We study the fundamental problem of highdimensional mean estimation in a robust model where a constant fraction of the samples are adversarially corrupted. Recent work gave the first polynomial time algorithms for this problem with dimensionindependent error guarantees for several families of structured distributions.
In this work, we give the first nearlylinear time algorithms for highdimensional robust mean estimation. Specifically, we focus on distributions with
(i) known covariance and subgaussian tails, and
(ii) unknown bounded covariance.
Given N samples on R^d, an \epsfraction of which may be arbitrarily corrupted, our algorithms run in time eO(Nd)/poly(\eps) and approximate the true mean within the informationtheoretically optimal error, up to constant factors. Previous robust algorithms with comparable error guarantees have running times \Omega(Nd^2), for \eps= O(1)
Our algorithms rely on a natural family of SDPs parameterized by our current guess ν for the unknown mean μ. We give a winwin analysis establishing the following: either a nearoptimal solution to the primal SDP yields a good candidate for μ — independent of our current guess ν — or a nearoptimal solution to the dual SDP yields a new guess ν0
whose distance from μ is smaller by a constant factor. We exploit the special structure of the corresponding SDPs to show that they are approximately solvable in nearlylinear
time. Our approach is quite general, and we believe it can also be applied to obtain nearlylinear time algorithms for other highdimensional robust learning problems.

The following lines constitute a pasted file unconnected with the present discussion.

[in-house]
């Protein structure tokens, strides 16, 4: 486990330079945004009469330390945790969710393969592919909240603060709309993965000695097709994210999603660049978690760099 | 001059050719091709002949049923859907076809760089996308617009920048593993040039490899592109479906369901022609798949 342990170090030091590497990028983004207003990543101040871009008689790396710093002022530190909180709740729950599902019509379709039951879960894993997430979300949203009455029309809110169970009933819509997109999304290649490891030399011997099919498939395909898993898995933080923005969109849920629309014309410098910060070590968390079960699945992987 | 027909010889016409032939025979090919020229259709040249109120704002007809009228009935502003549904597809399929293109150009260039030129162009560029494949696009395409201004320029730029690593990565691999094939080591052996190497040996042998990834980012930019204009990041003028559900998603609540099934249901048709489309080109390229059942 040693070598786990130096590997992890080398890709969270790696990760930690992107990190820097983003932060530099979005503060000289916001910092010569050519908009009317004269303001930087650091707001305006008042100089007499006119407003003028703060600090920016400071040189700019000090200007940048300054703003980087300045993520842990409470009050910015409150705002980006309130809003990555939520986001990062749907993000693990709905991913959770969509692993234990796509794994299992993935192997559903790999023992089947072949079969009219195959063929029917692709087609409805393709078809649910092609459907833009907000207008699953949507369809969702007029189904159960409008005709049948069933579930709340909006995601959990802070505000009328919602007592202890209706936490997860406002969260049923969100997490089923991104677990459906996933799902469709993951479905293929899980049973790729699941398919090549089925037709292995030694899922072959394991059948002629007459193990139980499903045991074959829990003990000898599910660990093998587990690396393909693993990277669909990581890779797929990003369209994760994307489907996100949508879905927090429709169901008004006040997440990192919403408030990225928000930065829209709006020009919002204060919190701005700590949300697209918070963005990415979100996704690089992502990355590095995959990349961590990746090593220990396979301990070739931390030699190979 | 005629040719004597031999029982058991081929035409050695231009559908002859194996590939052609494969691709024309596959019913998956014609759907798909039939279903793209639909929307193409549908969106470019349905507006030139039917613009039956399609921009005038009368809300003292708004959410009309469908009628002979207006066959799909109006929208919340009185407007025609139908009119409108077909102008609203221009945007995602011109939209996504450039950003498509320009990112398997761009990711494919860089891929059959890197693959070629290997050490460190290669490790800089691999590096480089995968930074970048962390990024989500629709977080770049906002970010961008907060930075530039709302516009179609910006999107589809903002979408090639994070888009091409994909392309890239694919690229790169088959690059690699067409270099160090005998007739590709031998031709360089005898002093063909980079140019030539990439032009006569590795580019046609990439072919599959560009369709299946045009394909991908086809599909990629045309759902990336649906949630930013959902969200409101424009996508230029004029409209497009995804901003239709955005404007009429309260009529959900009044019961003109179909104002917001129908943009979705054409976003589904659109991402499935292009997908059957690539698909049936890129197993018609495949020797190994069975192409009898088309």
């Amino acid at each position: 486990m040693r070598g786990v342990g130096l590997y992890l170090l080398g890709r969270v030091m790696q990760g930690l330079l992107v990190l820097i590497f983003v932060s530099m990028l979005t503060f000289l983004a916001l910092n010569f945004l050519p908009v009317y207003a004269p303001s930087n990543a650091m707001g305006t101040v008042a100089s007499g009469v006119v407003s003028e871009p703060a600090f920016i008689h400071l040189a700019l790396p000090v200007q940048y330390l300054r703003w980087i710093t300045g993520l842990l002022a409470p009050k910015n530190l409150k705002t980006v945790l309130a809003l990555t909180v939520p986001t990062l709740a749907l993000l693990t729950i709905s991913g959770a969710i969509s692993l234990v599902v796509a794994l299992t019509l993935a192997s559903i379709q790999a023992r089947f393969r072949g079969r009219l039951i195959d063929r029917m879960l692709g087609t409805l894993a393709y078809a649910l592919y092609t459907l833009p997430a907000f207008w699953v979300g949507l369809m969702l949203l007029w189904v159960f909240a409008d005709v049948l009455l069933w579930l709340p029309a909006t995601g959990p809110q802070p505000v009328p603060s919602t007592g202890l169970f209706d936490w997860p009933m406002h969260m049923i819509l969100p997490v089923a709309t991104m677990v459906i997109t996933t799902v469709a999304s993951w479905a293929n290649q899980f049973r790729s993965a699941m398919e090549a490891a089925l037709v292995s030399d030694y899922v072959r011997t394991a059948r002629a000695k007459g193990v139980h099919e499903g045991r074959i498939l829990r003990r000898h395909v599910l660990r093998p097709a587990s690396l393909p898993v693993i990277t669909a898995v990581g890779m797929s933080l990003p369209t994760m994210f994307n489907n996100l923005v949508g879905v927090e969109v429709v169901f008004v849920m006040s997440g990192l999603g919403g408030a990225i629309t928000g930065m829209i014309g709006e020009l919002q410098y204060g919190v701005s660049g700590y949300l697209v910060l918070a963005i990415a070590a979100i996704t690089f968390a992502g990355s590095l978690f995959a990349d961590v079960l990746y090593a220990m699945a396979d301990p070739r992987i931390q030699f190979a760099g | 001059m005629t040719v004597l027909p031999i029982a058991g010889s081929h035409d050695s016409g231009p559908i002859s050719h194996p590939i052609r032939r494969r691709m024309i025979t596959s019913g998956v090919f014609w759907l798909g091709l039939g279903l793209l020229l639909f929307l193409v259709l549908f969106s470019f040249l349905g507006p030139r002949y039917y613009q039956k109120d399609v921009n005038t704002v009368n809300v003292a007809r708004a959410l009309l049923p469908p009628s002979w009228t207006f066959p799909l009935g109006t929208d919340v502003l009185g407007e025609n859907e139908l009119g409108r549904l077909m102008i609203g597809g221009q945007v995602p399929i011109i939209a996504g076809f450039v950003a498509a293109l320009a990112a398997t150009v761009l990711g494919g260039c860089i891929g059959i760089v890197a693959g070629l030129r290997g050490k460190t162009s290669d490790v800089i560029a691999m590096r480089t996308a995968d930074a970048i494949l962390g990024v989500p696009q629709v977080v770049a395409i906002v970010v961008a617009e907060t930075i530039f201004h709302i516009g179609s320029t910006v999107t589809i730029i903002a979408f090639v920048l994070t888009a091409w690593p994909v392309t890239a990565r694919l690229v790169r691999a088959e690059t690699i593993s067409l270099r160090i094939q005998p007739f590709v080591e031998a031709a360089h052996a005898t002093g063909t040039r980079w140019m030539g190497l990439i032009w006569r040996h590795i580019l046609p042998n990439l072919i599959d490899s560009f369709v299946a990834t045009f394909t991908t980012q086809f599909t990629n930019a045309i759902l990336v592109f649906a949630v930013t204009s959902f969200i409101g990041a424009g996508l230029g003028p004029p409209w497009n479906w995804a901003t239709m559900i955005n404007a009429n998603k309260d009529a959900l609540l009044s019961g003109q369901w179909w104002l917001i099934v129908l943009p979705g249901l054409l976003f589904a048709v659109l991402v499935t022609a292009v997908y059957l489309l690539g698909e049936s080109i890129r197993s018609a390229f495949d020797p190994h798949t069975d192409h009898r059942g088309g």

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This content will become publicly available on January 1, 2025
Towards optimal running timesfor optimal transport
We provide faster algorithms for approximating the optimal transport distance, e.g. earth mover's distance, between two discrete probability distributions on n elements. We present two algorithms that compute couplings between marginal distributions with an expected transportation cost that is within an additive ϵ of optimal in time O(n^2/eps); one algorithm is straightforward to parallelize and implementable in depth O(1/eps). Further, we show that additional improvements on our results must be coupled with breakthroughs in algorithmic graph theory.
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 Award ID(s):
 1915967
 NSFPAR ID:
 10483194
 Publisher / Repository:
 Operations Research Letters
 Date Published:
 Journal Name:
 Operations Research Letters
 Volume:
 52
 Issue:
 C
 ISSN:
 01676377
 Page Range / eLocation ID:
 107054
 Format(s):
 Medium: X
 Sponsoring Org:
 National Science Foundation
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